“Maybe, but I get to live in places like Istanbul, so I’ve decided to cut my losses.”

“Well, I-“

“Thanks for the tea, Mum.”

“You’re welcome, I suppose.”

“Ta ta for now.”

“Yes. Bye, dear.”

*

“Oh. Hello.”

“What are you doing here? You’re not dying are you?”

“You’re not the first person to say that today. Do I look ill or something?”

“No, no. You look… great. Where have you been for the past eleven and a half years?”

“Here, there, everywhere. Mostly everywhere.”

“Oh, well… Er… I should, er… she’s…”

“Are you here with Sian?”

“Well, only in the sense that-“

“Things really can change.”

“She changed too.”

“She must have. She must have.”

“It’s been eleven and a half years. Did you expect me to be waiting here for you?”

“Nope. I just thought you’d be more discerning about who you accompany to almost-out-of-town fast food restaurants.”

“I know you have history with her, but you can’t talk about my fiancee like that.”

“Fiancee, huh? Blimey.”

“You didn’t know.”

“I didn’t even know I had a nephew, let alone that Sian Jenkins seems to have taken over my old life.”

“Old being the operative word.”

“Oh yeah, I know. It’s amusing more than anything.”

“What are you doing here, anyway? I thought you’d be in… Singapore or something.”

“Singapore is so three years ago. I’m only here on my way to the Milton Keynes Bowl.”

“What for?”

“I know the band.”

“Oh. Them? Really?”

“Yeah. Good pals of mine.”

“Oh. Oh. No wonder you left this place behind.”

“No wonder.”

“Well… have a nice time.”

“Have a nice life. You can even give Sian my regards… although she should stop eating burgers.”

“I’ll tell her the first half.”

“Spoilsport.”

“Goodbye.”

“Goodbye.”

*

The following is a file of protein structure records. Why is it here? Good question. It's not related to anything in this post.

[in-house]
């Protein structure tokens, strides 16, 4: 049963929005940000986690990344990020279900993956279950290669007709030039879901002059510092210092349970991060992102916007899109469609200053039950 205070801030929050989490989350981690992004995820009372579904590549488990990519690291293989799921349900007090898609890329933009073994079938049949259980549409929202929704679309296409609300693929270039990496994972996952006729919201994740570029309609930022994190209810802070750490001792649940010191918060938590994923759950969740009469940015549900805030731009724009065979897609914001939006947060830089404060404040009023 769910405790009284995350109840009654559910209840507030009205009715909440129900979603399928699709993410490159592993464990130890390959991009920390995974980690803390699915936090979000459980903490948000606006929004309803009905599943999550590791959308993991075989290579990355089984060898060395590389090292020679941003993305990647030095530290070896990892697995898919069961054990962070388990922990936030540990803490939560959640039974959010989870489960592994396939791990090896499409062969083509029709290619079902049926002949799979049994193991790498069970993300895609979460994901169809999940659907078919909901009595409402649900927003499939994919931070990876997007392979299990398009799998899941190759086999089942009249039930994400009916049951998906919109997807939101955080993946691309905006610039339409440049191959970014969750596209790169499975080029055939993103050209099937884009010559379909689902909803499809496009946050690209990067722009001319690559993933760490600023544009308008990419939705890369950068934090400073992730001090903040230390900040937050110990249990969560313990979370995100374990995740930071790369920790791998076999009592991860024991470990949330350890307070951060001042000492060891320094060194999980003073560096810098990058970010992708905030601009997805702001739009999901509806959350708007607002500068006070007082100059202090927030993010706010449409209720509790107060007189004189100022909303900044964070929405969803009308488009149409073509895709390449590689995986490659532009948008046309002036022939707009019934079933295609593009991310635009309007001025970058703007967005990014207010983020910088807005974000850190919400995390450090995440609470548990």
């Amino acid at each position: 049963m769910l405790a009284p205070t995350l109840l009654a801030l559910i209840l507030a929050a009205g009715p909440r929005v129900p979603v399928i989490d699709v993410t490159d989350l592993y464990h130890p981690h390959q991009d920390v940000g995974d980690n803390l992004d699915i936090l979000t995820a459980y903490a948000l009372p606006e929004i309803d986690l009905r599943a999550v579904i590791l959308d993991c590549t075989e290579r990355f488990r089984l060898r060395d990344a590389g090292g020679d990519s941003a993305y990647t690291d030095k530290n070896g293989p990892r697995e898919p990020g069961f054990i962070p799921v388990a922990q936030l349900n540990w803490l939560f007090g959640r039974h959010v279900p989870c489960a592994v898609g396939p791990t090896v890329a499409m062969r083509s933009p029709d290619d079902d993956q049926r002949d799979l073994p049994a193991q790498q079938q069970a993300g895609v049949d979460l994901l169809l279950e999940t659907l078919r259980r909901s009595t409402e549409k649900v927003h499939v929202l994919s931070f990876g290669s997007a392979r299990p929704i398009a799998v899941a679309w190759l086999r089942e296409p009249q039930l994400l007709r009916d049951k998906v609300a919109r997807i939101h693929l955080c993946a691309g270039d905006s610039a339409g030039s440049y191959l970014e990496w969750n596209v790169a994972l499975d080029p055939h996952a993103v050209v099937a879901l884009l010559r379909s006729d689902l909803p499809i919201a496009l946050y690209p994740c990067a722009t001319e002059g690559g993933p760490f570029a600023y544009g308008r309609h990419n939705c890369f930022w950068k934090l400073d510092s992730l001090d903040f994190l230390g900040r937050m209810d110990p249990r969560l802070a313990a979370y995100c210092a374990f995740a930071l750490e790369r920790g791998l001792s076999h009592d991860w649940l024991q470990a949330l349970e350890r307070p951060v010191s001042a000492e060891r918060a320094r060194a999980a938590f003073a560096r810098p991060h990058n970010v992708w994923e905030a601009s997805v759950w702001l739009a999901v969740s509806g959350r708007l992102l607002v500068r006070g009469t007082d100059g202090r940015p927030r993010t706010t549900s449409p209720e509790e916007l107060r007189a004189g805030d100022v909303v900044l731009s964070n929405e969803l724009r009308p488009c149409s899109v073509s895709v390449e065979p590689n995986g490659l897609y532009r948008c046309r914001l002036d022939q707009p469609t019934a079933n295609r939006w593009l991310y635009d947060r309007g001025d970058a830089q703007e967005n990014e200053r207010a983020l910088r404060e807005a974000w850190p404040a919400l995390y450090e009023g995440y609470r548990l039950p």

“You took your time! We’re on in five minutes!”

“You might be the singer in the biggest band in the world these days, but I remember the dark days when you were a mullet-headed twat from Swindon.”

“I got rid of the mullet at least.”

“True. Where the rest of the little darlings?”

“Warming themselves up.”

“I really have cut it fine.”

“Yeah. What happened?”

“I stopped off down home.”

“Anything happened in the old town?”

“Course not. Well, yeah, but only real life. Nothing fabulous.”

“Sounds like Swindon.”

“Yeah.”

“You all right?”

“I will be if you do me a favour-“

“We’re not playing that sodding dirge again!”

“Please! Pretty please with cherries and stuff on top.”

“I hate that song.”

“Your fans love it. So do I.”

“I hate it.”

“If I put it to a band vote, you know I’ll win and you’ll look like a grouchy old curmudgeon.”

“Fine. On one condition.”

“What.”

“Gissa kiss.”

“Do I have to? Fine…better now?”

“Mostly. You?”

“Mostly.”

“So why do you look like your one true love just said adios?”

“I think it might have just happened.”

“Tell.”

“Nah. Nothing important.”

“They move on without us, you know. While we travel the world at the speed of sounds, it feels like they must stand still. They don’t. Not any more than you or I do.”

“I know that.”

“Yeah. I should warm up my voice now.”

“I’ll go find the others. I can’t sit in here with your pre-show caterwauling.”

“Yeah.”

“I’ll be at the side of the stage like always.”

“I’ll look for you. And you know?”

“What?”

“They move on, but only after you did. Nobody gets it both ways.”

“I know. Rock their socks off.”

“I will.”

*

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One Response to An Experiment In Something.

  1. annearchy says:

    This was great! I loved it. So…she’s talking to her mum, then her ex-boyfriend, then her current boyfriend (lead singer in that band at Milton Keynes). Interesting exchanges. Nice work, Clare.